Leviticus 18:16 MEANING

Leviticus 18:16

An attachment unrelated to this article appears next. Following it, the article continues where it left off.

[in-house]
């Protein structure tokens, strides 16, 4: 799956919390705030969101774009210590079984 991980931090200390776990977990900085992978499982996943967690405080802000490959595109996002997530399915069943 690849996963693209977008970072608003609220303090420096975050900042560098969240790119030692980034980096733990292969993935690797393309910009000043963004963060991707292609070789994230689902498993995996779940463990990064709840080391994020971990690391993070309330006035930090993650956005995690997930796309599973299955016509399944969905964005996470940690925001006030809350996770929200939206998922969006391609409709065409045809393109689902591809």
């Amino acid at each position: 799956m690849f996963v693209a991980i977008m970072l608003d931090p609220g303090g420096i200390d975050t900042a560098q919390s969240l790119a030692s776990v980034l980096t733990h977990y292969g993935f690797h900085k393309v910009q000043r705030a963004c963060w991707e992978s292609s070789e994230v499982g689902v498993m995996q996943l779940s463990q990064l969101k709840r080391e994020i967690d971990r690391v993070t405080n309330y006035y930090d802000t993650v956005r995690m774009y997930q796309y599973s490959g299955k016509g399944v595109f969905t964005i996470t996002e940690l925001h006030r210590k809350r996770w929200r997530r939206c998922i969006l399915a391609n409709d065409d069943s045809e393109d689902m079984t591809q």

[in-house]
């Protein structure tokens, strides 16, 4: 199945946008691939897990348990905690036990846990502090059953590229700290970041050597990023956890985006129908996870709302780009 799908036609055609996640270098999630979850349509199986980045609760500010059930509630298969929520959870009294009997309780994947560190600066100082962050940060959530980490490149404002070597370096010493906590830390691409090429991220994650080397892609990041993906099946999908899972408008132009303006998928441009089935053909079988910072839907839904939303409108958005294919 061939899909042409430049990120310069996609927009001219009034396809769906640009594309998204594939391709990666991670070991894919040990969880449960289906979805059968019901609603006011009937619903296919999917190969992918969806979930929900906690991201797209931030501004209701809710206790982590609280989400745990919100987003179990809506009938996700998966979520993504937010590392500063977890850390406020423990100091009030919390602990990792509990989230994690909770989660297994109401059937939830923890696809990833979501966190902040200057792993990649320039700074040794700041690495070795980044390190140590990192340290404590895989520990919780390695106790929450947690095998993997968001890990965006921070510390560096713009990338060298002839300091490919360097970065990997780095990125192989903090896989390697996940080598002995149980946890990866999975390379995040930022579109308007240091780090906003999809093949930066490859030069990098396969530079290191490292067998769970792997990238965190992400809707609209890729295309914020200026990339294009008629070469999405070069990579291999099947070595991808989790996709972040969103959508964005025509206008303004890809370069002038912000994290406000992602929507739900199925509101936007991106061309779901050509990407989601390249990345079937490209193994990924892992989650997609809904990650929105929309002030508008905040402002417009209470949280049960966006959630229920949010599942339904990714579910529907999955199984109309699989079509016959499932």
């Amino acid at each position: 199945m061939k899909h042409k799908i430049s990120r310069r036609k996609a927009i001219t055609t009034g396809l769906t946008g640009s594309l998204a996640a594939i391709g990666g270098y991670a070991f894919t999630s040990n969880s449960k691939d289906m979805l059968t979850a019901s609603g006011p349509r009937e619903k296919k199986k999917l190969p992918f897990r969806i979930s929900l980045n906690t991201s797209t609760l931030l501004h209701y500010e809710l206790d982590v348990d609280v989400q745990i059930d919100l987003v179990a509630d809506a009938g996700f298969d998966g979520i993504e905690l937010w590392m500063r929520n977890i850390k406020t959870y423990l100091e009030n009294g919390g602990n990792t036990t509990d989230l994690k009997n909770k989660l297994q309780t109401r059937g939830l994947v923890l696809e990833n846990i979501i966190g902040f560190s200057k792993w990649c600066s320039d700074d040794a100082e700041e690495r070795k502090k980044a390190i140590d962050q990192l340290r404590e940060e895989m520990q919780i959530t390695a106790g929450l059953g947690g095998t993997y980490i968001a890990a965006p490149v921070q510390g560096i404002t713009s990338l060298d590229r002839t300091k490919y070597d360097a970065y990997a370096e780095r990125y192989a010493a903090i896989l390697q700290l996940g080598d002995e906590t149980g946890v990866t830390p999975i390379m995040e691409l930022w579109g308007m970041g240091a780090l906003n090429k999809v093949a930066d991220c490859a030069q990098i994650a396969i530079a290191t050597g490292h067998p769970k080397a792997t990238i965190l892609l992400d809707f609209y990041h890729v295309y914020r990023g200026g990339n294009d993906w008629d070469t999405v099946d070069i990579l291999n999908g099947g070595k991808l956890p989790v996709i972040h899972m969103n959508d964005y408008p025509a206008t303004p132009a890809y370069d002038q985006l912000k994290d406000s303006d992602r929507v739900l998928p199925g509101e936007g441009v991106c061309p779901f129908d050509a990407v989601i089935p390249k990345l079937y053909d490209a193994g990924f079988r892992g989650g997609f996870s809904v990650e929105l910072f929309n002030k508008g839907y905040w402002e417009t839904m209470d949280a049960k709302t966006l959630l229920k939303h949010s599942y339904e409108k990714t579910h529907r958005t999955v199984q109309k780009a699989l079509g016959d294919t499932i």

(16) The nakedness of thy brother's wife.--Though alliance with a brother's wife is here forbidden--the prohibition, according to the administrators of the law during the second Temple, extending to illicit commerce or marriage in case she is divorced from her husband during the lifetime of her husband--and though the offenders are threatened with the curse of childlessness (see Leviticus 20:21), yet the law on this point is by no means absolute. Under certain conditions the law enjoins it as a moral and civil duty for a man to marry his brother's widow. If a brother dies without issue, it is incumbent upon each surviving brother in succession to marry the widow, and if the brother-in-law refused to perform the sacred duty, the widow made him pass through a ceremony in which she heaped upon him the greatest indignity. This clearly shows that the prohibition here could not be based upon the ground of incest, since that which is inherently incestuous the Divine law itself would under no circumstances have set aside. This duty the surviving brother-in-law had to perform to the widows of as many of his brothers as happened to die without issue. A striking illustration of this fact occurred whilst Jehudah the Holy was president of the Sanhedrin. Twelve widows appealed to their brother-in-law to perform the duty of Levir. He refused to marry them because he saw no prospect how to maintain such an additional number of wives, and possibly a large increase of children. The case came before the President of the Sanhedrin, who not only decided that he must marry them all, but promised that if he would do the duty enjoined upon him by the Law of Moses, he himself would maintain the family, and their children in case there should be any, every Sabbatical year, when no produce was got from the land, which was at rest. The offer was accepted by the Levir, and he accordingly married his twelve sisters-in-law. After three years these twelve wives appeared with thirty-six children before Jehudah the Holy, to claim the promised alimony, as it was the Sabbatical year, and they actually obtained it. To this day this law is in force among the orthodox Jews. When a man dies without issue, the widow ipso facto belongs to the surviving brother, and she is not allowed to marry any one else unless her brother-in-law has gone through the ceremony of publicly renouncing her, which is tantamount to a divorce. This will explain the rendering of the clause before us in the ancient Chaldee Version, "thou shalt not uncover the nakedness of thy brother's wife in the lifetime of thy brother or after his death if he has children."